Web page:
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Garden grows: JRCC inmates embrace vegetable, flower garden program

The large spacious gardens at the James River Correctional Center are maintained by just a few inmates. The fresh vegetables are primarily donated to the Community Action Food Pantry. John M. Steiner / Forum News Service1 / 4
Arlie Lind, correctional officer, left, and Chad Pringle, warden, look over colorful flowers that were planted by inmates at the James River Correctional Center. The wooden pergola and Adirondack chairs were also constructed by inmates at the center. John M. Steiner / Forum News Service2 / 4
Two Adirondack chairs made by inmates, await spectators along the softball field at the James River Correctional Center. John M. Steiner / Forum News Service3 / 4
Wednesday is usually harvest day at the JRCC for the various produce picked by the residents who maintain the gardens. John M. Steiner / Forum News Service4 / 4

JAMESTOWN, N.D. — Eight inmate gardeners at James River Correctional Center said the long hours come easier knowing the hard work is helping people in need.

The small incentives are a big reward, said Derek Emineth, a JRCC inmate gardner. "We are a good group of guys who work well together and it's just nice giving back."

The garden has doubled in space and output since it started with 3,200 square feet in 2016 to 8,390 square feet this year, said Arlie Lind, a correctional officer and garden supervisor. The garden produced 3,911 pounds of vegetables in 2016 and an abundance of periodic rain this year could help them surpass 8,000 pounds, he said.

The produce of beets, cabbage, carrots, garlic, green beans, green peppers, onions, potatoes, pumpkins, sweet peas, tomatoes, squash and zucchini is delivered weekly to the Community Action Region VI Food Pantry, Lind said.

"This is huge," said Sarah Oberlander, coordinator of the Community Action food pantry. "We don't get any fresh produce besides what people bring in to us."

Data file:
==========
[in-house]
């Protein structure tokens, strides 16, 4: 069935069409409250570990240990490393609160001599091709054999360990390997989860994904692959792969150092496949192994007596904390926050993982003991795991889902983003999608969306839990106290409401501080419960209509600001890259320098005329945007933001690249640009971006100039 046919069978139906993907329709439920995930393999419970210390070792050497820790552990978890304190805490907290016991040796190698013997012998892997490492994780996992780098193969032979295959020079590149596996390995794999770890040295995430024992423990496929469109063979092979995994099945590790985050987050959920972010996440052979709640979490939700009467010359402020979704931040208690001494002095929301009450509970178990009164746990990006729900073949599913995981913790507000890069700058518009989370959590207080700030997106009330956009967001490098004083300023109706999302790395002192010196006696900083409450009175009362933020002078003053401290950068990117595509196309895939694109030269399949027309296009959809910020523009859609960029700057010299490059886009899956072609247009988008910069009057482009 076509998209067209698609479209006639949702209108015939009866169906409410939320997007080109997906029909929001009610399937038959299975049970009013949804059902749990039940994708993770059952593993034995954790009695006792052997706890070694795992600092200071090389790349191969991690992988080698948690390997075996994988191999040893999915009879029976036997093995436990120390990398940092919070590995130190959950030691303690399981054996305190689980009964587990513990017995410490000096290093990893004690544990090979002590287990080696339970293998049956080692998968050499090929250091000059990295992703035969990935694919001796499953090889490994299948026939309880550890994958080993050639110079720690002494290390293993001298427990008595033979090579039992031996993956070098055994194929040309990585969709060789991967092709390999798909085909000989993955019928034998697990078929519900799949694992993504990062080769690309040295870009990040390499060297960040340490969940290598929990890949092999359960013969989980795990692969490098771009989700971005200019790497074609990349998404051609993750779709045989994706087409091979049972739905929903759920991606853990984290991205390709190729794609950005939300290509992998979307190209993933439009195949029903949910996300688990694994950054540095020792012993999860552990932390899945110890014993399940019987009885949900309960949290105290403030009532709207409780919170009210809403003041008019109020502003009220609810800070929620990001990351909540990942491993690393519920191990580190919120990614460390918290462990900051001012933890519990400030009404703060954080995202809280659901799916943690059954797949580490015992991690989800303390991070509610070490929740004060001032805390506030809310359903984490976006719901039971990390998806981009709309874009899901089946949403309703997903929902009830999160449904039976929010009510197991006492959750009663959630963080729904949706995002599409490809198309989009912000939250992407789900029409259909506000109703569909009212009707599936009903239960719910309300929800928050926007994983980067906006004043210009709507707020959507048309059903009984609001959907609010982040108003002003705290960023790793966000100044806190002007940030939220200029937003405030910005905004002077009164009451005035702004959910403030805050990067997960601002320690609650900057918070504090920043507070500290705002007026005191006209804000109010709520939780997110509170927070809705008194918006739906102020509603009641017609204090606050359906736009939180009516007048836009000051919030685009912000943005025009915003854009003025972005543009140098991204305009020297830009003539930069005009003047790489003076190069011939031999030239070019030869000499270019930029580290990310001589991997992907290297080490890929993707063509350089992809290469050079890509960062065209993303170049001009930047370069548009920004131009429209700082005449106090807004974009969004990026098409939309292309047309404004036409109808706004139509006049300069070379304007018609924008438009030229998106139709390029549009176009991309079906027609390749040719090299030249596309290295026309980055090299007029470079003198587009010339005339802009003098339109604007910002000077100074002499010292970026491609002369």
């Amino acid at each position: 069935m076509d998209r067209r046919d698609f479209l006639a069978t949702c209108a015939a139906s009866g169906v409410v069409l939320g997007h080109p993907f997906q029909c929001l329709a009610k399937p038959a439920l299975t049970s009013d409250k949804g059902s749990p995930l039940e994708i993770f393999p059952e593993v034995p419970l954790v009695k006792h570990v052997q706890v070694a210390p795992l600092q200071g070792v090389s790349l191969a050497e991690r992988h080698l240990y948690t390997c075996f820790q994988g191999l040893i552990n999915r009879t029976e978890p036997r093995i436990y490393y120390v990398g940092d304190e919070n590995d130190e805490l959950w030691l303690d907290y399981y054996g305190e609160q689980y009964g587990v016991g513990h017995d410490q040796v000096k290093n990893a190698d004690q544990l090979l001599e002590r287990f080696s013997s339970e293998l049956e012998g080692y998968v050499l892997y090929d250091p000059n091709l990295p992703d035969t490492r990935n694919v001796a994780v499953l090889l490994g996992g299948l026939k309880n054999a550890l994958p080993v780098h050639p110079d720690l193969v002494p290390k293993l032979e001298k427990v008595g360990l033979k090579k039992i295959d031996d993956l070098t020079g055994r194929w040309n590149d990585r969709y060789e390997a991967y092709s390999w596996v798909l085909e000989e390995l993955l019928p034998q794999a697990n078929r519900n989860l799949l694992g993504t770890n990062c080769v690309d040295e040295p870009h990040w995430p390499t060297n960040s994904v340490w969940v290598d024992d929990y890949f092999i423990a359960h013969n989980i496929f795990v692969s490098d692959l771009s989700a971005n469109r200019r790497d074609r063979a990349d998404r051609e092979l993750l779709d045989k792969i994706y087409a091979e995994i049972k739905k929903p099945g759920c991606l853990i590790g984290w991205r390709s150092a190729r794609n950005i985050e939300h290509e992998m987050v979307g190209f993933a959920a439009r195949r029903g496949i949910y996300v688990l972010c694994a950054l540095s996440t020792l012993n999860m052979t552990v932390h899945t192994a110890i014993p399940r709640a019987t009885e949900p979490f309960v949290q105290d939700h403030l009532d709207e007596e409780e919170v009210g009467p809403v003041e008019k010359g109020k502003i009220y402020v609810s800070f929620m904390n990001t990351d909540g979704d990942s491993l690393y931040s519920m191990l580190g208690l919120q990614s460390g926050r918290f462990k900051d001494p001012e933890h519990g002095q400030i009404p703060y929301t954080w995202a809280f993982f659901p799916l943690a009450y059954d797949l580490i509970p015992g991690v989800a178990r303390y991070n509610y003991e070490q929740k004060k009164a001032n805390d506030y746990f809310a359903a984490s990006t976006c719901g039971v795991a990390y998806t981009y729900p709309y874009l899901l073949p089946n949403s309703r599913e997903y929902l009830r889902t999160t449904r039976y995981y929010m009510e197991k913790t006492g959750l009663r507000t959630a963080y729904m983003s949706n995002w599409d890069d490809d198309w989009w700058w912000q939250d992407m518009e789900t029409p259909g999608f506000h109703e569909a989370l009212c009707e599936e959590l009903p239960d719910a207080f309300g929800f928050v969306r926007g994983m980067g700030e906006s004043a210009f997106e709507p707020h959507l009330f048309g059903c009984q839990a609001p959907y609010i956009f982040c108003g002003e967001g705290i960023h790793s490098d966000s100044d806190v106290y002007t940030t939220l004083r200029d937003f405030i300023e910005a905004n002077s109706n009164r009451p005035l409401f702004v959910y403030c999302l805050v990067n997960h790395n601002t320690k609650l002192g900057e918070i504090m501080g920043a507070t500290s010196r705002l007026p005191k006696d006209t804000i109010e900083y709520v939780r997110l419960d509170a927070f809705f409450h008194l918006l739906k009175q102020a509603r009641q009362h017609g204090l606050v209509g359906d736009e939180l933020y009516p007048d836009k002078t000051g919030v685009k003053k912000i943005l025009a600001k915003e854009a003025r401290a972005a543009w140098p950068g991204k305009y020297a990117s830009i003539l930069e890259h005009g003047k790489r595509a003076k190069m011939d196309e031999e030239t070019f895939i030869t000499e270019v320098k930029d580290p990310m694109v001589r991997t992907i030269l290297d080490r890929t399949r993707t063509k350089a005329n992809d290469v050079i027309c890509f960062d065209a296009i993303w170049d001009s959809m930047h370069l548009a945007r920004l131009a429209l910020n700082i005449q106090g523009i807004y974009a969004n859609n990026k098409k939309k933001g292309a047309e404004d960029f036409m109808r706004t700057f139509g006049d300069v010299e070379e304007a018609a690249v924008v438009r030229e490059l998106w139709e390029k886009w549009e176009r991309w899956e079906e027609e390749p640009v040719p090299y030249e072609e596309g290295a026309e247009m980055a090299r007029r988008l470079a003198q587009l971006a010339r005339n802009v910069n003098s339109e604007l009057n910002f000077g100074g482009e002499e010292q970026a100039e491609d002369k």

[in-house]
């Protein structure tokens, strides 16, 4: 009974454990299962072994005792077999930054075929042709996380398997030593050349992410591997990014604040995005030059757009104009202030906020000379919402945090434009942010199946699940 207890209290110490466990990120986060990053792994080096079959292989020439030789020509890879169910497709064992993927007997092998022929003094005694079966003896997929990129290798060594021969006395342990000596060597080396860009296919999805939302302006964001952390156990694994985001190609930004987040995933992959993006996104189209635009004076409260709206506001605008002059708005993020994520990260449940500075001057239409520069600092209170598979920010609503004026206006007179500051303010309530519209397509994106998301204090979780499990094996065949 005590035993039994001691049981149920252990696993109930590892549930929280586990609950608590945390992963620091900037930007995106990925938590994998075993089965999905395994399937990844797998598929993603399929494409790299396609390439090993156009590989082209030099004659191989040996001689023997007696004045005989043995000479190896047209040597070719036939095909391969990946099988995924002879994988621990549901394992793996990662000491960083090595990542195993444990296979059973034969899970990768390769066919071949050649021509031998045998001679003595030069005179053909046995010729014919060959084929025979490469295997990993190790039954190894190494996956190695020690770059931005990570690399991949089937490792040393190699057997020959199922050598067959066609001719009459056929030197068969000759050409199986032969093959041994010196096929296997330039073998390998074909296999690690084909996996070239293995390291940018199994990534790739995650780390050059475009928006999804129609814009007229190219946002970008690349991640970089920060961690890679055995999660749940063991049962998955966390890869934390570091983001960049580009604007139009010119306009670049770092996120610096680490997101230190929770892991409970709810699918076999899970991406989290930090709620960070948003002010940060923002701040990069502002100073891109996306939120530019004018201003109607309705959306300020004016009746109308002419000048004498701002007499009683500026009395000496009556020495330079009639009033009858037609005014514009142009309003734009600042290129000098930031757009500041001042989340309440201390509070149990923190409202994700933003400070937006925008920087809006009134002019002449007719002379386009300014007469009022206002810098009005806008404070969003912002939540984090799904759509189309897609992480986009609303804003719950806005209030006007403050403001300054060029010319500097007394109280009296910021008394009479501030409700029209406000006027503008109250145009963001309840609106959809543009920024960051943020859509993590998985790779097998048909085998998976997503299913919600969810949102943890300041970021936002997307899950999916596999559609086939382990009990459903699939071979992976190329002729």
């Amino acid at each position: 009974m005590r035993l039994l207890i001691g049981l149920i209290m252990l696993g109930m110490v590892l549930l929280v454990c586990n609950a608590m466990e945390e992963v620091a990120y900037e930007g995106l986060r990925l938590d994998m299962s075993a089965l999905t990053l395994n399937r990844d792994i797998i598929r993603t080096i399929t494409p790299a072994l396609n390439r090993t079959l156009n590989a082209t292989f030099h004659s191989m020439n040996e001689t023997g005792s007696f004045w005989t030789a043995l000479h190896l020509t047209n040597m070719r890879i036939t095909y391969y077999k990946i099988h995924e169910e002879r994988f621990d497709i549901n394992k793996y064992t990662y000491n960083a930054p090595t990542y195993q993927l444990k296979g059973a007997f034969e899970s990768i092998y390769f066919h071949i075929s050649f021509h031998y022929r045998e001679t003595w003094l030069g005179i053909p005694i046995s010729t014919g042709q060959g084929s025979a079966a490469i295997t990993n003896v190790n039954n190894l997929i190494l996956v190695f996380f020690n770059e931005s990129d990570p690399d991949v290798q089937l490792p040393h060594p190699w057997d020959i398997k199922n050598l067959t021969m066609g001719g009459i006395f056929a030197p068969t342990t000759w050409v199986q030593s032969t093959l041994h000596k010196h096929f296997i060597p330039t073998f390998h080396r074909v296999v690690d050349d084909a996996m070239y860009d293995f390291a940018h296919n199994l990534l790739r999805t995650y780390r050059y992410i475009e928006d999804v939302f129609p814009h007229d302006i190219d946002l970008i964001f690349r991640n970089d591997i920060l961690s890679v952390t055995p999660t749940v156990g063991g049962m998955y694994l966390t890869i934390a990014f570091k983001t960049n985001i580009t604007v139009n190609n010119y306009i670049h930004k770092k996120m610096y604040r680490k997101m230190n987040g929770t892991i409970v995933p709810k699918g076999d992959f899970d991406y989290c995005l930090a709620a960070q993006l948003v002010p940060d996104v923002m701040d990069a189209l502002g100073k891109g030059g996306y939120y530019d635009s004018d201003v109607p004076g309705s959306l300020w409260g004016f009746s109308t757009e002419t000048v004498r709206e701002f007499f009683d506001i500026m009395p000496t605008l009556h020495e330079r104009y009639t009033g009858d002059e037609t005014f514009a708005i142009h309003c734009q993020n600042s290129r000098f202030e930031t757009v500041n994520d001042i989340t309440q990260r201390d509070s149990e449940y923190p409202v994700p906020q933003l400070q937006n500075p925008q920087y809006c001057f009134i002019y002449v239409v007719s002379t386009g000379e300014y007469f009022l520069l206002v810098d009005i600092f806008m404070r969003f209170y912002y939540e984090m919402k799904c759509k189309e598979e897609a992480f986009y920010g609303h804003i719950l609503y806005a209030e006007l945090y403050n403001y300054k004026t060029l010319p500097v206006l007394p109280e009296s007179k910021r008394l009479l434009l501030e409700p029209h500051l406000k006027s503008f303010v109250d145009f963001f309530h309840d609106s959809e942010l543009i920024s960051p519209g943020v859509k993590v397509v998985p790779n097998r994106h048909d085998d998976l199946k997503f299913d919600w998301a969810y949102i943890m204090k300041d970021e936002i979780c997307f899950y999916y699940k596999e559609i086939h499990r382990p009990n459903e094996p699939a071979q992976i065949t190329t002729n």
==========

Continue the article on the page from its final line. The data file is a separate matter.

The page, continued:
The clientele love the fresh produce and are already asking about the squash, but that's a fall vegetable and will come in later, she said. The pantry is grateful to Lind and the inmates, she said.

"It's a win-win all around," Oberlander said.

The James River Community & Senior Center also receives produce for distribution, Lind said.

Vegetables are difficult to afford on a limited budget, said Maureen Wegenke, executive director of the senior center.

"We have a table set up at the center where seniors and others can pick up this produce," Wegenke said "What a blessing for them."

The purpose of the program is to teach new skills that the inmates can take with them when they leave, Lind said. The gardeners, some with and some without experience, are proud of their work and to know the result is helping people in need, he said.

"I'm so proud of those guys," Lind said. "They do such a nice job and truly enjoy working out there."

The response from retailers has been to donate seeds to the prison garden program as a way to support the food pantries, Lind said. Country Gardens Floral & Greenhouse Inc. donates potato seedlings and Home of Economy donates other seeds, he said.

"With the support of local merchants we have zero dollars expended in the garden," Lind said. "Everything is donated."

The pumpkins are used for a pumpkin painting event with children and fathers, said JRCC Warden Chad Pringle. The kids can take the pumpkin home with them, he said.

The gardeners also built a sensory garden in the recreation yard and maintain floral gardens around the facility, Pringle said. The construction class built raised flower planters for inmate walking areas to contrast the concrete and fence surroundings, he said.

"Just being able to walk by the flowers definitely has a calming impact and we have got a lot of positive comments from people who said they definitely appreciate it," Pringle said.

The construction class also built 12 Adirondack chairs for the sensory garden and recreation yard, where inmates can sit among sunflowers and other plants that attract butterflies and hummingbirds, he said. A koi pond is in the works along with a tree nursery, he said.

"We are lucky that Arlie is willing to share his skills and gifts with these guys," Pringle said. "He is a unique resource."

Robert Venker, inmate gardener, said the work is like therapy and he enjoys watching the results with the fast-growing vegetables.

"It's a totally different environment and it's a little touch of the free world," Venker said.

Lind said he understands the therapeutic effect of a garden. He said his home garden is a "refuge from when life turns its back on you." It goes the same that the prison garden is an outlet for the inmates, he said.

"It has changed these guys that are involved in the program for the better," Lind said. "We give them an opportunity to make a positive change in their life and the majority of the time they will pick that up and take that with them."